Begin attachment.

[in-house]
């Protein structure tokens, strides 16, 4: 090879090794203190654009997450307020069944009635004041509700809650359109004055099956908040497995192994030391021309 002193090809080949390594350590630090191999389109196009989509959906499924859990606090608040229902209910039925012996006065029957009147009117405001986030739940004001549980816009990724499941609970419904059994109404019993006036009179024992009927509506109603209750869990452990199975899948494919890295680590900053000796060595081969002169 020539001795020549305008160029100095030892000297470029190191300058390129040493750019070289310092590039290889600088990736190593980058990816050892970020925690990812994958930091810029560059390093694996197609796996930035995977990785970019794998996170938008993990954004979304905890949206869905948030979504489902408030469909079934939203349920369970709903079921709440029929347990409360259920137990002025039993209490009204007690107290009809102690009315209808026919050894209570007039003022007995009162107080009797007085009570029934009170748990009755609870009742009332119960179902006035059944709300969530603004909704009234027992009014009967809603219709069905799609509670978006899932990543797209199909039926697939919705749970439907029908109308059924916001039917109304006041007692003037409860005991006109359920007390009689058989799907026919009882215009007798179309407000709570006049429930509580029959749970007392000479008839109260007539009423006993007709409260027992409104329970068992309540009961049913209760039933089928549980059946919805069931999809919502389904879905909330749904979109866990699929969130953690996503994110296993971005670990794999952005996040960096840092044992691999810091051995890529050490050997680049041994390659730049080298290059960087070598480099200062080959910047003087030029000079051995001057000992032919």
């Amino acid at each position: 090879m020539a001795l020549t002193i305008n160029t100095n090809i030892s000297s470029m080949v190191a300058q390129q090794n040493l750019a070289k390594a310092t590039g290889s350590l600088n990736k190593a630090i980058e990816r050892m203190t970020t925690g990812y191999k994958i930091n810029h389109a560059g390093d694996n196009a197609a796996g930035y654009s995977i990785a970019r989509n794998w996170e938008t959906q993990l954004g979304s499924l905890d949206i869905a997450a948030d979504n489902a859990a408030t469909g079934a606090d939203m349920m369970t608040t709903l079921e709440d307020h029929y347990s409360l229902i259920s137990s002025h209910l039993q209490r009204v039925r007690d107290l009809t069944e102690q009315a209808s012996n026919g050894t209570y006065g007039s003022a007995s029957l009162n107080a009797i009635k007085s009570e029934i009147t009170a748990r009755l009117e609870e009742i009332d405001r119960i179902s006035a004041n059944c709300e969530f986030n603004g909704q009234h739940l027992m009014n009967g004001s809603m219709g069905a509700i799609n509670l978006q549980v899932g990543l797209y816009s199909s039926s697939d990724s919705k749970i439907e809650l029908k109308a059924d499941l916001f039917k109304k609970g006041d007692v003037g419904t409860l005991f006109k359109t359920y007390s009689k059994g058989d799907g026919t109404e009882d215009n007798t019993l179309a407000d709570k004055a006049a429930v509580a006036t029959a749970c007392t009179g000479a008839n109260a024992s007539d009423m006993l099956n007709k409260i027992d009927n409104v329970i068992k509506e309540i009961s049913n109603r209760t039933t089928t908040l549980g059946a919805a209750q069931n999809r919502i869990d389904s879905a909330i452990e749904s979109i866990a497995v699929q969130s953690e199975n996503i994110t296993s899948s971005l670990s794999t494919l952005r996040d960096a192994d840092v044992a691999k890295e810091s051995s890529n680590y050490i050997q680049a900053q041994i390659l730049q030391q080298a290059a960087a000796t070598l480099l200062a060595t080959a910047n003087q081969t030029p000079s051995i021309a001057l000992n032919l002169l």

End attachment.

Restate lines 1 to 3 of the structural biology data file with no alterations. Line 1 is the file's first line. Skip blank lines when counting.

[in-house]
């Protein structure tokens, strides 16, 4: 090879090794203190654009997450307020069944009635004041509700809650359109004055099956908040497995192994030391021309 002193090809080949390594350590630090191999389109196009989509959906499924859990606090608040229902209910039925012996006065029957009147009117405001986030739940004001549980816009990724499941609970419904059994109404019993006036009179024992009927509506109603209750869990452990199975899948494919890295680590900053000796060595081969002169 020539001795020549305008160029100095030892000297470029190191300058390129040493750019070289310092590039290889600088990736190593980058990816050892970020925690990812994958930091810029560059390093694996197609796996930035995977990785970019794998996170938008993990954004979304905890949206869905948030979504489902408030469909079934939203349920369970709903079921709440029929347990409360259920137990002025039993209490009204007690107290009809102690009315209808026919050894209570007039003022007995009162107080009797007085009570029934009170748990009755609870009742009332119960179902006035059944709300969530603004909704009234027992009014009967809603219709069905799609509670978006899932990543797209199909039926697939919705749970439907029908109308059924916001039917109304006041007692003037409860005991006109359920007390009689058989799907026919009882215009007798179309407000709570006049429930509580029959749970007392000479008839109260007539009423006993007709409260027992409104329970068992309540009961049913209760039933089928549980059946919805069931999809919502389904879905909330749904979109866990699929969130953690996503994110296993971005670990794999952005996040960096840092044992691999810091051995890529050490050997680049041994390659730049080298290059960087070598480099200062080959910047003087030029000079051995001057000992032919």
């Amino acid at each position: 090879m020539a001795l020549t002193i305008n160029t100095n090809i030892s000297s470029m080949v190191a300058q390129q090794n040493l750019a070289k390594a310092t590039g290889s350590l600088n990736k190593a630090i980058e990816r050892m203190t970020t925690g990812y191999k994958i930091n810029h389109a560059g390093d694996n196009a197609a796996g930035y654009s995977i990785a970019r989509n794998w996170e938008t959906q993990l954004g979304s499924l905890d949206i869905a997450a948030d979504n489902a859990a408030t469909g079934a606090d939203m349920m369970t608040t709903l079921e709440d307020h029929y347990s409360l229902i259920s137990s002025h209910l039993q209490r009204v039925r007690d107290l009809t069944e102690q009315a209808s012996n026919g050894t209570y006065g007039s003022a007995s029957l009162n107080a009797i009635k007085s009570e029934i009147t009170a748990r009755l009117e609870e009742i009332d405001r119960i179902s006035a004041n059944c709300e969530f986030n603004g909704q009234h739940l027992m009014n009967g004001s809603m219709g069905a509700i799609n509670l978006q549980v899932g990543l797209y816009s199909s039926s697939d990724s919705k749970i439907e809650l029908k109308a059924d499941l916001f039917k109304k609970g006041d007692v003037g419904t409860l005991f006109k359109t359920y007390s009689k059994g058989d799907g026919t109404e009882d215009n007798t019993l179309a407000d709570k004055a006049a429930v509580a006036t029959a749970c007392t009179g000479a008839n109260a024992s007539d009423m006993l099956n007709k409260i027992d009927n409104v329970i068992k509506e309540i009961s049913n109603r209760t039933t089928t908040l549980g059946a919805a209750q069931n999809r919502i869990d389904s879905a909330i452990e749904s979109i866990a497995v699929q969130s953690e199975n996503i994110t296993s899948s971005l670990s794999t494919l952005r996040d960096a192994d840092v044992a691999k890295e810091s051995s890529n680590y050490i050997q680049a900053q041994i390659l730049q030391q080298a290059a960087a000796t070598l480099l200062a060595t080959a910047n003087q081969t030029p000079s051995i021309a001057l000992n032919l002169l």